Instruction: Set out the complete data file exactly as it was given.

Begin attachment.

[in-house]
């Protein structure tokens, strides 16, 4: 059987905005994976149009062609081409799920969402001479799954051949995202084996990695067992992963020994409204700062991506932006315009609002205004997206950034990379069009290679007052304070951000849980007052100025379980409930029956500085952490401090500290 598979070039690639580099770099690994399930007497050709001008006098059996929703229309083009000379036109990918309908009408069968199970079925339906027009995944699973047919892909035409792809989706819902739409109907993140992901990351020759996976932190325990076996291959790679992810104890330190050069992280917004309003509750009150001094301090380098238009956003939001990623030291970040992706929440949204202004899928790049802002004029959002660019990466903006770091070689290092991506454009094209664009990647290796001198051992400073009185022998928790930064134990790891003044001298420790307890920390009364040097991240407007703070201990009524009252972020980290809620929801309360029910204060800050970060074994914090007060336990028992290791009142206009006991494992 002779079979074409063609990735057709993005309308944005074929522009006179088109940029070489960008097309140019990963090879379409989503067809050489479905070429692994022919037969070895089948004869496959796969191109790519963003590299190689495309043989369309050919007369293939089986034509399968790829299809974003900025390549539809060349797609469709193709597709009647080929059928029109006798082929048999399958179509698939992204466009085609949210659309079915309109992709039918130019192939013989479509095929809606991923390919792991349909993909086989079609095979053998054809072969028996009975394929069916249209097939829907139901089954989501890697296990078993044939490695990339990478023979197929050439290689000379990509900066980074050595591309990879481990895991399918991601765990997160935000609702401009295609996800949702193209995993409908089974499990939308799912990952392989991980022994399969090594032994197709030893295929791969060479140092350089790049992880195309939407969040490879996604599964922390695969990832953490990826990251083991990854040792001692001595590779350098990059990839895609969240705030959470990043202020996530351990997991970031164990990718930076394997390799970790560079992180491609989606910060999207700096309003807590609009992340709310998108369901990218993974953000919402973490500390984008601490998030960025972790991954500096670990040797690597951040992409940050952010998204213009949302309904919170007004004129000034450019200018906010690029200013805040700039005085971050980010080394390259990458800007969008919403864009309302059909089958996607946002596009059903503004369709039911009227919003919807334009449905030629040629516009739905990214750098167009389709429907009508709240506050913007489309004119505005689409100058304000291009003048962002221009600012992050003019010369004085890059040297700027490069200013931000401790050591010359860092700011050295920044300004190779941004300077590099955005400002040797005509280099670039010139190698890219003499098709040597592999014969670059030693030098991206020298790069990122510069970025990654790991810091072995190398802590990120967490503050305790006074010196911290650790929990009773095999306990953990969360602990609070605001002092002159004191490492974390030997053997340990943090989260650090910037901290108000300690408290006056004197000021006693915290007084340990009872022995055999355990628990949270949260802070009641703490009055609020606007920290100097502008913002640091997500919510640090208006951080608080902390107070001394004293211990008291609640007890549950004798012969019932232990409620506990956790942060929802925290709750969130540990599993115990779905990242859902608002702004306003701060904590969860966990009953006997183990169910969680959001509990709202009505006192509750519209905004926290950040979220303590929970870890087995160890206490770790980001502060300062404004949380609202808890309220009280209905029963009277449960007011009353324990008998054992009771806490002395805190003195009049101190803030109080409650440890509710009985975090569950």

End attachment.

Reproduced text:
[in-house]
């Protein structure tokens, strides 16, 4: 059987905005994976149009062609081409799920969402001479799954051949995202084996990695067992992963020994409204700062991506932006315009609002205004997206950034990379069009290679007052304070951000849980007052100025379980409930029956500085952490401090500290 598979070039690639580099770099690994399930007497050709001008006098059996929703229309083009000379036109990918309908009408069968199970079925339906027009995944699973047919892909035409792809989706819902739409109907993140992901990351020759996976932190325990076996291959790679992810104890330190050069992280917004309003509750009150001094301090380098238009956003939001990623030291970040992706929440949204202004899928790049802002004029959002660019990466903006770091070689290092991506454009094209664009990647290796001198051992400073009185022998928790930064134990790891003044001298420790307890920390009364040097991240407007703070201990009524009252972020980290809620929801309360029910204060800050970060074994914090007060336990028992290791009142206009006991494992 002779079979074409063609990735057709993005309308944005074929522009006179088109940029070489960008097309140019990963090879379409989503067809050489479905070429692994022919037969070895089948004869496959796969191109790519963003590299190689495309043989369309050919007369293939089986034509399968790829299809974003900025390549539809060349797609469709193709597709009647080929059928029109006798082929048999399958179509698939992204466009085609949210659309079915309109992709039918130019192939013989479509095929809606991923390919792991349909993909086989079609095979053998054809072969028996009975394929069916249209097939829907139901089954989501890697296990078993044939490695990339990478023979197929050439290689000379990509900066980074050595591309990879481990895991399918991601765990997160935000609702401009295609996800949702193209995993409908089974499990939308799912990952392989991980022994399969090594032994197709030893295929791969060479140092350089790049992880195309939407969040490879996604599964922390695969990832953490990826990251083991990854040792001692001595590779350098990059990839895609969240705030959470990043202020996530351990997991970031164990990718930076394997390799970790560079992180491609989606910060999207700096309003807590609009992340709310998108369901990218993974953000919402973490500390984008601490998030960025972790991954500096670990040797690597951040992409940050952010998204213009949302309904919170007004004129000034450019200018906010690029200013805040700039005085971050980010080394390259990458800007969008919403864009309302059909089958996607946002596009059903503004369709039911009227919003919807334009449905030629040629516009739905990214750098167009389709429907009508709240506050913007489309004119505005689409100058304000291009003048962002221009600012992050003019010369004085890059040297700027490069200013931000401790050591010359860092700011050295920044300004190779941004300077590099955005400002040797005509280099670039010139190698890219003499098709040597592999014969670059030693030098991206020298790069990122510069970025990654790991810091072995190398802590990120967490503050305790006074010196911290650790929990009773095999306990953990969360602990609070605001002092002159004191490492974390030997053997340990943090989260650090910037901290108000300690408290006056004197000021006693915290007084340990009872022995055999355990628990949270949260802070009641703490009055609020606007920290100097502008913002640091997500919510640090208006951080608080902390107070001394004293211990008291609640007890549950004798012969019932232990409620506990956790942060929802925290709750969130540990599993115990779905990242859902608002702004306003701060904590969860966990009953006997183990169910969680959001509990709202009505006192509750519209905004926290950040979220303590929970870890087995160890206490770790980001502060300062404004949380609202808890309220009280209905029963009277449960007011009353324990008998054992009771806490002395805190003195009049101190803030109080409650440890509710009985975090569950």